Alphabet's (GOOGL) - Get Alphabet Inc. Class A Report Google unveiled its new cloud-based video-game playing and sharing platform, Stadia, at the Game Developers Conference in San Francisco on Tuesday afternoon. The new platform will be powered by chips made by AMD (AMD) - Get Advanced Micro Devices, Inc. Report and will launch sometime this year.
Stadia will allow players to instantly join games they view on YouTube via a "Play Now" button in the corner of the screen. Games will be available to play on desktop computers, laptops, tablets, TV sets and phones without requiring a console. Google has also made a custom Stadia Controller that connects directly via Wifi to a Stadia game-playing session; it will have one button to share content with other users, and another to connect with Google Assistant.
The company described Stadia at GDC as "one place for all the ways we play. Focused on gamers, inspired by developers, and amplified by YouTube creators." Google said Stadia initially will be available in theU.S., Canada, the U.K. and most of Europe sometime in 2019.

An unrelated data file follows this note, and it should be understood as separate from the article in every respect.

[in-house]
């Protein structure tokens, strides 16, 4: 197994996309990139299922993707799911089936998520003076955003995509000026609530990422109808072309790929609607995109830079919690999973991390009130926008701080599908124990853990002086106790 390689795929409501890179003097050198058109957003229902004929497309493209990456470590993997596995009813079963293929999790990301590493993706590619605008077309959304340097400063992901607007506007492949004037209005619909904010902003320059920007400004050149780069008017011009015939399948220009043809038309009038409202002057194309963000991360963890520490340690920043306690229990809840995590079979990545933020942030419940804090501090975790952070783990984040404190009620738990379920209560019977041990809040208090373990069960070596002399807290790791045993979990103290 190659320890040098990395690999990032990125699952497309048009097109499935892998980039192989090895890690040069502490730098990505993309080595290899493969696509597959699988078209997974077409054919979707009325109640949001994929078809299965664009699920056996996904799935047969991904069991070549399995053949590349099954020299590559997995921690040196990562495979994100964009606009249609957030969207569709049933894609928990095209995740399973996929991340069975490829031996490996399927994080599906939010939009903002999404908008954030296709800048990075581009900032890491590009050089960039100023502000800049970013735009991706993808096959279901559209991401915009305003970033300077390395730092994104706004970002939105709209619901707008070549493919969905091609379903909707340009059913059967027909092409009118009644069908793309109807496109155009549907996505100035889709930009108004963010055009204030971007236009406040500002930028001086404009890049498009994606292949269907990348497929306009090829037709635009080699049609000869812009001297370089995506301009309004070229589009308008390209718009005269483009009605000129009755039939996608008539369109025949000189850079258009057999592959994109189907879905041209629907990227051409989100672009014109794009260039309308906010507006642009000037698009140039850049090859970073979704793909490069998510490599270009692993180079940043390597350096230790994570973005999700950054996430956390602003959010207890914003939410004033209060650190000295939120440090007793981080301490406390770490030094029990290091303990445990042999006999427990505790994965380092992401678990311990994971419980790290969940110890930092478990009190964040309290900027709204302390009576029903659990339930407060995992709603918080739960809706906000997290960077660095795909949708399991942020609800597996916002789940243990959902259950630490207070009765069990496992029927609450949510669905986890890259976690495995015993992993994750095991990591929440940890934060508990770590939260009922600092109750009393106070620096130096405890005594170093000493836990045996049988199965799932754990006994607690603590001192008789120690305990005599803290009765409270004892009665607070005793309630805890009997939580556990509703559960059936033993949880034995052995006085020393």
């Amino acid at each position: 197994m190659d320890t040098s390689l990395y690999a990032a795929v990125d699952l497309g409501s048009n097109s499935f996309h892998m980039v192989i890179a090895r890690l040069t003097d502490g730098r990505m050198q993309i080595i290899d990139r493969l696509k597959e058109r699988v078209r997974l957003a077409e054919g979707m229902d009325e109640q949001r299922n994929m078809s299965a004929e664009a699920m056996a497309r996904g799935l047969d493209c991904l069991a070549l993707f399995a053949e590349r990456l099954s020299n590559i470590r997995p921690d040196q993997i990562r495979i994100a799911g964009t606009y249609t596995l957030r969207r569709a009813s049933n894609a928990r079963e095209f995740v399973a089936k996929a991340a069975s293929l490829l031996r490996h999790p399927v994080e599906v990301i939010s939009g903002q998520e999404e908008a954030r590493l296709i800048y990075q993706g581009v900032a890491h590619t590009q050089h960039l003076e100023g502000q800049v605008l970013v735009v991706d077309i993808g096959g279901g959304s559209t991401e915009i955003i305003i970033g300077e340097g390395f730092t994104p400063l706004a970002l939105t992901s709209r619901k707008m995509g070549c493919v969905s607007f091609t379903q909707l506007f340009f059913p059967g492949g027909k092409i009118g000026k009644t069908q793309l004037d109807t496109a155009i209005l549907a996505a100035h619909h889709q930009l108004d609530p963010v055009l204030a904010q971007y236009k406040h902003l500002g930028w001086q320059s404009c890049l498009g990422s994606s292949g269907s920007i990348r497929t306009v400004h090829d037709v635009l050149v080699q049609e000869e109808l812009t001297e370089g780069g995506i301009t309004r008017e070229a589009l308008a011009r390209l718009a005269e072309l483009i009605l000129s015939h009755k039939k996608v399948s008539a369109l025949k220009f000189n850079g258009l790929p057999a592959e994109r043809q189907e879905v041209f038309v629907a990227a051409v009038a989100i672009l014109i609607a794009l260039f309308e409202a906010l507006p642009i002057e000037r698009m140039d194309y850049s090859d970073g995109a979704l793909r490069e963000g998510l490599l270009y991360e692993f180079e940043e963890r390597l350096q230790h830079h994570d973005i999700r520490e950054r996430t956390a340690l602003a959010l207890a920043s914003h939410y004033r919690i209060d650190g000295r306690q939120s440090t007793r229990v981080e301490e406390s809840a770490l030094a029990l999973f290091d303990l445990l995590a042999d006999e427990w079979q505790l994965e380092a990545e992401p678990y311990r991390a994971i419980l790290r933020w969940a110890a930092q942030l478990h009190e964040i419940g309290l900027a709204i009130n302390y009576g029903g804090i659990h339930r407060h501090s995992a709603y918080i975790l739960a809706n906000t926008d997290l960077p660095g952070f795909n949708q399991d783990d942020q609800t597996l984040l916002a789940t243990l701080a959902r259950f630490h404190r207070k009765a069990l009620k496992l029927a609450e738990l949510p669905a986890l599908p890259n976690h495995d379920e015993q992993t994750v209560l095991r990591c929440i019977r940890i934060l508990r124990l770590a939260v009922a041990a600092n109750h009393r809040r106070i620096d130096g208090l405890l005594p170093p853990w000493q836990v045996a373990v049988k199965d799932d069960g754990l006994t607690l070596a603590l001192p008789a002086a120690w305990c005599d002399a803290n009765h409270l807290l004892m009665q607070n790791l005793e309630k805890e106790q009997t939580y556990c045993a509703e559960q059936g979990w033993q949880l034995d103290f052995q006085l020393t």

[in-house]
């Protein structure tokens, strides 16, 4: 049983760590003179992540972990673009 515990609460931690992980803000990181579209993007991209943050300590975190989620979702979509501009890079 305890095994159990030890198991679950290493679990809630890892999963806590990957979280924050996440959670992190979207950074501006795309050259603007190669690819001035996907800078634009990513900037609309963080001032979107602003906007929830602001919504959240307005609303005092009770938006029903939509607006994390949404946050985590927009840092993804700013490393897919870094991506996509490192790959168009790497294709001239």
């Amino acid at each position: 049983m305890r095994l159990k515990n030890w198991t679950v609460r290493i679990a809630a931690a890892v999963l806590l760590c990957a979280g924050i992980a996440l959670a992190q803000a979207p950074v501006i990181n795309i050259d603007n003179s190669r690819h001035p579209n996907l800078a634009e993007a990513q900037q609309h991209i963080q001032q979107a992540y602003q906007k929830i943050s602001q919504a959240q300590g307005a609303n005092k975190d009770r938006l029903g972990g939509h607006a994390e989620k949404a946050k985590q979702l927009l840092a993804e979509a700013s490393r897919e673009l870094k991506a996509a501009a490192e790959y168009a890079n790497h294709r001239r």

Google vice president Phil Harrison, who joined the company a year ago after working at Microsoft (MSFT) - Get Microsoft Corporation Report and Sony's (SNE) - Get Sony Corp. Report video game divisions, told the GDC audience that Google had partnered with AMD to build a custom GPU to power Stadia. The GPU will be inside Google's data centers that run Stadia and will provide 10.7 teraflops of power, compared to 6 teraflops for Microsoft's Xbox One X console unit, and 4.2 teraflops for Sony's PR4 Pro, according to Google. At launch, Google said that Stadia would be able to provide up to 4K streams at 60 frames per second, along with HDR and surround sound.
The tech giants are all racing one another to develop a streaming gaming platform, with Microsoft building out its XCloud service, Sony offering PlayStation Now and Amazon trying to entice developers to build and host games on its cloud.
In October, Google had teamed with Ubisoft, the studio behind the popular Assassin's Creed series, to help it run its pilot program for Stadia called Project Stream, which allowed users to stream the game through Google's Chrome web browser.
Zev Fima, analyst at Jim Cramer's Action Alerts Plus portfolio, which owns Alphabet, said that Stadia represents the "future of gaming."
Alphabet shares were rising 0.8% to $1,198.26 on Tuesday afternoon. AMD shares built on gains earlier in the day to rise 9.2% to $25.38 following Google's announcement.
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